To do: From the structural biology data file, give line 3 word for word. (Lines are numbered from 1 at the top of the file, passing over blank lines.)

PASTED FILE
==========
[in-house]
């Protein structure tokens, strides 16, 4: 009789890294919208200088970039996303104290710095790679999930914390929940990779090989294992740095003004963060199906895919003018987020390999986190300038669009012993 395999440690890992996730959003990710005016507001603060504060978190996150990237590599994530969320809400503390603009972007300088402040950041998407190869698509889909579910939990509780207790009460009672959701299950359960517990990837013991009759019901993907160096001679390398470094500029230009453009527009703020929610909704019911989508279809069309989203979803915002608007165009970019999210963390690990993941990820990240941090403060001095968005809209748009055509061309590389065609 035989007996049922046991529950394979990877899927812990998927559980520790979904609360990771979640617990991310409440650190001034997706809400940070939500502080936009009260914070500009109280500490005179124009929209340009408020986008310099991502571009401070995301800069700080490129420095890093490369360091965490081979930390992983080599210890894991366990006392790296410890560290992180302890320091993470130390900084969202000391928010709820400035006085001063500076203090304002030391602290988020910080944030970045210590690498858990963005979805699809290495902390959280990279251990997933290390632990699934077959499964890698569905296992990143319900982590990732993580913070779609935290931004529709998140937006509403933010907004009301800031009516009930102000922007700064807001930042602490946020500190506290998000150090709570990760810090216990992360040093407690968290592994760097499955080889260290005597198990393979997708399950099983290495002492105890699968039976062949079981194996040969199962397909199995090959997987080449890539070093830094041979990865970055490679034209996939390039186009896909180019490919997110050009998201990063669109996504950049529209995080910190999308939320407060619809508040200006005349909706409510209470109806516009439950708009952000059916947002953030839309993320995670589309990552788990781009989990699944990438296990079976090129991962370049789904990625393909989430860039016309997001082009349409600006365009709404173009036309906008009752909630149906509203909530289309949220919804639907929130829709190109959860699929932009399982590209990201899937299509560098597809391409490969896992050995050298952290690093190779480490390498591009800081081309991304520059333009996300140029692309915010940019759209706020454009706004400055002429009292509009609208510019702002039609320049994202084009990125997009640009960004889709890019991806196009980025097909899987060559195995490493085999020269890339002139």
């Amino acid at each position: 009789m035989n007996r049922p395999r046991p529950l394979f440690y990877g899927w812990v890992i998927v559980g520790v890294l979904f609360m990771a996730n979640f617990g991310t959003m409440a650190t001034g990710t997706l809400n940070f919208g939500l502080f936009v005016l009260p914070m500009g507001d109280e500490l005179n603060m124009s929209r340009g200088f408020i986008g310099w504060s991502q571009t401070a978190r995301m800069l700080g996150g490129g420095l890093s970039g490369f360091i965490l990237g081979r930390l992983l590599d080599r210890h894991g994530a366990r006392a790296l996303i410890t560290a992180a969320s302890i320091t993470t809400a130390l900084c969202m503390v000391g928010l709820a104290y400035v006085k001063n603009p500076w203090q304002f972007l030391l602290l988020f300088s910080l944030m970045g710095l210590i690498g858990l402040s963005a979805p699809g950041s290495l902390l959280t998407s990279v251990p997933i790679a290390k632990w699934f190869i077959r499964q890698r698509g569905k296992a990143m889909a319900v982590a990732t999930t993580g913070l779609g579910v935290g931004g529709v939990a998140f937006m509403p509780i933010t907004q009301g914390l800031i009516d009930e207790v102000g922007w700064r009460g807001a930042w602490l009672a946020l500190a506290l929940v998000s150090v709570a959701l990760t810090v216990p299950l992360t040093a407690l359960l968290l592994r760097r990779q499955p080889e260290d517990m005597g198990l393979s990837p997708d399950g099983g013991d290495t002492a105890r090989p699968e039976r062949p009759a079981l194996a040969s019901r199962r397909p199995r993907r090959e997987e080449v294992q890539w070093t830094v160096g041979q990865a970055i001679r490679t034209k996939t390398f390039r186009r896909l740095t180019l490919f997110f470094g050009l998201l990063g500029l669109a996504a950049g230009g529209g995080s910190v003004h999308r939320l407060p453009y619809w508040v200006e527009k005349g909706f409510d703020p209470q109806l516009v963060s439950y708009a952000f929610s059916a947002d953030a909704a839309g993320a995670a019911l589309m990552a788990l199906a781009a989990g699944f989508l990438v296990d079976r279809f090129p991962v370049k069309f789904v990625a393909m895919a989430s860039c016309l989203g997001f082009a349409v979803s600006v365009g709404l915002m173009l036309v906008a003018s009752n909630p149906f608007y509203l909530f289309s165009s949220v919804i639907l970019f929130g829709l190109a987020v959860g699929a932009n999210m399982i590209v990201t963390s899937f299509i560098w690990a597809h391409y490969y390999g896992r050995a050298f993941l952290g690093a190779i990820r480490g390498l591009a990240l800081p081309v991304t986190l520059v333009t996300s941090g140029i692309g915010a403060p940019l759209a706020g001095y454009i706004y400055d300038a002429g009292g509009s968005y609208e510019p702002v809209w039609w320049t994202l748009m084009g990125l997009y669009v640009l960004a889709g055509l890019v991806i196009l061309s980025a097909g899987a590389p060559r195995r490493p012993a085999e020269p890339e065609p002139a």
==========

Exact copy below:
């Amino acid at each position: 009789m035989n007996r049922p395999r046991p529950l394979f440690y990877g899927w812990v890992i998927v559980g520790v890294l979904f609360m990771a996730n979640f617990g991310t959003m409440a650190t001034g990710t997706l809400n940070f919208g939500l502080f936009v005016l009260p914070m500009g507001d109280e500490l005179n603060m124009s929209r340009g200088f408020i986008g310099w504060s991502q571009t401070a978190r995301m800069l700080g996150g490129g420095l890093s970039g490369f360091i965490l990237g081979r930390l992983l590599d080599r210890h894991g994530a366990r006392a790296l996303i410890t560290a992180a969320s302890i320091t993470t809400a130390l900084c969202m503390v000391g928010l709820a104290y400035v006085k001063n603009p500076w203090q304002f972007l030391l602290l988020f300088s910080l944030m970045g710095l210590i690498g858990l402040s963005a979805p699809g950041s290495l902390l959280t998407s990279v251990p997933i790679a290390k632990w699934f190869i077959r499964q890698r698509g569905k296992a990143m889909a319900v982590a990732t999930t993580g913070l779609g579910v935290g931004g529709v939990a998140f937006m509403p509780i933010t907004q009301g914390l800031i009516d009930e207790v102000g922007w700064r009460g807001a930042w602490l009672a946020l500190a506290l929940v998000s150090v709570a959701l990760t810090v216990p299950l992360t040093a407690l359960l968290l592994r760097r990779q499955p080889e260290d517990m005597g198990l393979s990837p997708d399950g099983g013991d290495t002492a105890r090989p699968e039976r062949p009759a079981l194996a040969s019901r199962r397909p199995r993907r090959e997987e080449v294992q890539w070093t830094v160096g041979q990865a970055i001679r490679t034209k996939t390398f390039r186009r896909l740095t180019l490919f997110f470094g050009l998201l990063g500029l669109a996504a950049g230009g529209g995080s910190v003004h999308r939320l407060p453009y619809w508040v200006e527009k005349g909706f409510d703020p209470q109806l516009v963060s439950y708009a952000f929610s059916a947002d953030a909704a839309g993320a995670a019911l589309m990552a788990l199906a781009a989990g699944f989508l990438v296990d079976r279809f090129p991962v370049k069309f789904v990625a393909m895919a989430s860039c016309l989203g997001f082009a349409v979803s600006v365009g709404l915002m173009l036309v906008a003018s009752n909630p149906f608007y509203l909530f289309s165009s949220v919804i639907l970019f929130g829709l190109a987020v959860g699929a932009n999210m399982i590209v990201t963390s899937f299509i560098w690990a597809h391409y490969y390999g896992r050995a050298f993941l952290g690093a190779i990820r480490g390498l591009a990240l800081p081309v991304t986190l520059v333009t996300s941090g140029i692309g915010a403060p940019l759209a706020g001095y454009i706004y400055d300038a002429g009292g509009s968005y609208e510019p702002v809209w039609w320049t994202l748009m084009g990125l997009y669009v640009l960004a889709g055509l890019v991806i196009l061309s980025a097909g899987a590389p060559r195995r490493p012993a085999e020269p890339e065609p002139a």